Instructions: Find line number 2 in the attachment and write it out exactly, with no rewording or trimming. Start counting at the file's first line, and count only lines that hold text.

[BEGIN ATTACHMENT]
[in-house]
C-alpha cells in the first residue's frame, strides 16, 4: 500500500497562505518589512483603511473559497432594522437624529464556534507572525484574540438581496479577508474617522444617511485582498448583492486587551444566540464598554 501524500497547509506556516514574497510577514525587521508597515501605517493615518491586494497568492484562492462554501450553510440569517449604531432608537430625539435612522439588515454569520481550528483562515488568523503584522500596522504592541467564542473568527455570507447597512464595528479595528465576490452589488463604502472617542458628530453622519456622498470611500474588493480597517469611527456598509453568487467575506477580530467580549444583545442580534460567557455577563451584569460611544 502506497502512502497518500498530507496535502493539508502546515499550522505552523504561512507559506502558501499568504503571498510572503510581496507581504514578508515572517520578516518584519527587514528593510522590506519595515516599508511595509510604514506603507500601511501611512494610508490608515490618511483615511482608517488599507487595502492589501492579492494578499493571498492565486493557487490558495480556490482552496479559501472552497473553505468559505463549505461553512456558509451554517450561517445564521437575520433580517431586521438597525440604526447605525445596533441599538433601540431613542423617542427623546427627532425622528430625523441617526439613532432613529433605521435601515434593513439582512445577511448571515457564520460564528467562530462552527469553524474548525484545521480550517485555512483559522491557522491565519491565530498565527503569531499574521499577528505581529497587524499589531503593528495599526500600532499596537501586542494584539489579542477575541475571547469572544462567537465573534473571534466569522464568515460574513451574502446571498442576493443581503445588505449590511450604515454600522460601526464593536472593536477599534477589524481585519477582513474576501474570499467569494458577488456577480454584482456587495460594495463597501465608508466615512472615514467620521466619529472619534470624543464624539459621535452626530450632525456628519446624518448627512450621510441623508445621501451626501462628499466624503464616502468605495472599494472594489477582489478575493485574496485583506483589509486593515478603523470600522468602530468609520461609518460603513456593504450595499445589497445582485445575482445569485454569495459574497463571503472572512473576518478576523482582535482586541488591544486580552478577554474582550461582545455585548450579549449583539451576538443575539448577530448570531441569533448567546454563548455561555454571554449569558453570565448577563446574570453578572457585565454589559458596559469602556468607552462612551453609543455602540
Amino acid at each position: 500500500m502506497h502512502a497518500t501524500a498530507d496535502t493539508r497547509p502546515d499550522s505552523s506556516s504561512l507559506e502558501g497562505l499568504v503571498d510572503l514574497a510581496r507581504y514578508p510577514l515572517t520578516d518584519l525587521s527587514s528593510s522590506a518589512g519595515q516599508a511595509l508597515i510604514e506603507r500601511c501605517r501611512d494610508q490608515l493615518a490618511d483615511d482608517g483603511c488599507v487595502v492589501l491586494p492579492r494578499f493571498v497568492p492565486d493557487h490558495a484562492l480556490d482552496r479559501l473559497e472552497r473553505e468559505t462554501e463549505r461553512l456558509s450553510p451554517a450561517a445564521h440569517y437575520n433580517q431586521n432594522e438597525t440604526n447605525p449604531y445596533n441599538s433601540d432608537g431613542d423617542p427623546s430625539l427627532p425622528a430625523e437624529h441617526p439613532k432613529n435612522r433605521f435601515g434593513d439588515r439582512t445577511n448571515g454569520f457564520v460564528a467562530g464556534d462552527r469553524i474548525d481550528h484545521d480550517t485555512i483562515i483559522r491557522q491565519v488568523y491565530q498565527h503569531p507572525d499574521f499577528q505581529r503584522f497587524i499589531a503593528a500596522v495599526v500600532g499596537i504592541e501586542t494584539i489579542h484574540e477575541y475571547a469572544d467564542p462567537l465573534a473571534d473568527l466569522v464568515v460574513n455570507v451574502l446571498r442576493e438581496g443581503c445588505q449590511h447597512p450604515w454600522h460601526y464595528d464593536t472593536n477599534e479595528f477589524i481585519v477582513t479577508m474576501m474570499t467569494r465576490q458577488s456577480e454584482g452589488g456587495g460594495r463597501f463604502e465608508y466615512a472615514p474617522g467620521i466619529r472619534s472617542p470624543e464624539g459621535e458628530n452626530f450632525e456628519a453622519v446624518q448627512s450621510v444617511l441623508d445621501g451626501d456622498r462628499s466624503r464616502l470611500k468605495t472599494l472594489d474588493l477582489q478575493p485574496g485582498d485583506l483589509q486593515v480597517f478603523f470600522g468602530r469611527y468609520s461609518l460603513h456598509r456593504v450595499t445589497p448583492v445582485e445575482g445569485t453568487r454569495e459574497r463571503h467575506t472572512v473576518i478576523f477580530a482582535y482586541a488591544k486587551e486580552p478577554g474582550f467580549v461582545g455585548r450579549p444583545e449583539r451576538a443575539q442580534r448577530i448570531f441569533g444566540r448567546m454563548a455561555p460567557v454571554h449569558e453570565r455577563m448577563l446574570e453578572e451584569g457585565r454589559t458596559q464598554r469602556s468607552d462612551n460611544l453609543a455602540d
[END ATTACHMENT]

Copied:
C-alpha cells in the first residue's frame, strides 16, 4: 500500500497562505518589512483603511473559497432594522437624529464556534507572525484574540438581496479577508474617522444617511485582498448583492486587551444566540464598554 501524500497547509506556516514574497510577514525587521508597515501605517493615518491586494497568492484562492462554501450553510440569517449604531432608537430625539435612522439588515454569520481550528483562515488568523503584522500596522504592541467564542473568527455570507447597512464595528479595528465576490452589488463604502472617542458628530453622519456622498470611500474588493480597517469611527456598509453568487467575506477580530467580549444583545442580534460567557455577563451584569460611544 502506497502512502497518500498530507496535502493539508502546515499550522505552523504561512507559506502558501499568504503571498510572503510581496507581504514578508515572517520578516518584519527587514528593510522590506519595515516599508511595509510604514506603507500601511501611512494610508490608515490618511483615511482608517488599507487595502492589501492579492494578499493571498492565486493557487490558495480556490482552496479559501472552497473553505468559505463549505461553512456558509451554517450561517445564521437575520433580517431586521438597525440604526447605525445596533441599538433601540431613542423617542427623546427627532425622528430625523441617526439613532432613529433605521435601515434593513439582512445577511448571515457564520460564528467562530462552527469553524474548525484545521480550517485555512483559522491557522491565519491565530498565527503569531499574521499577528505581529497587524499589531503593528495599526500600532499596537501586542494584539489579542477575541475571547469572544462567537465573534473571534466569522464568515460574513451574502446571498442576493443581503445588505449590511450604515454600522460601526464593536472593536477599534477589524481585519477582513474576501474570499467569494458577488456577480454584482456587495460594495463597501465608508466615512472615514467620521466619529472619534470624543464624539459621535452626530450632525456628519446624518448627512450621510441623508445621501451626501462628499466624503464616502468605495472599494472594489477582489478575493485574496485583506483589509486593515478603523470600522468602530468609520461609518460603513456593504450595499445589497445582485445575482445569485454569495459574497463571503472572512473576518478576523482582535482586541488591544486580552478577554474582550461582545455585548450579549449583539451576538443575539448577530448570531441569533448567546454563548455561555454571554449569558453570565448577563446574570453578572457585565454589559458596559469602556468607552462612551453609543455602540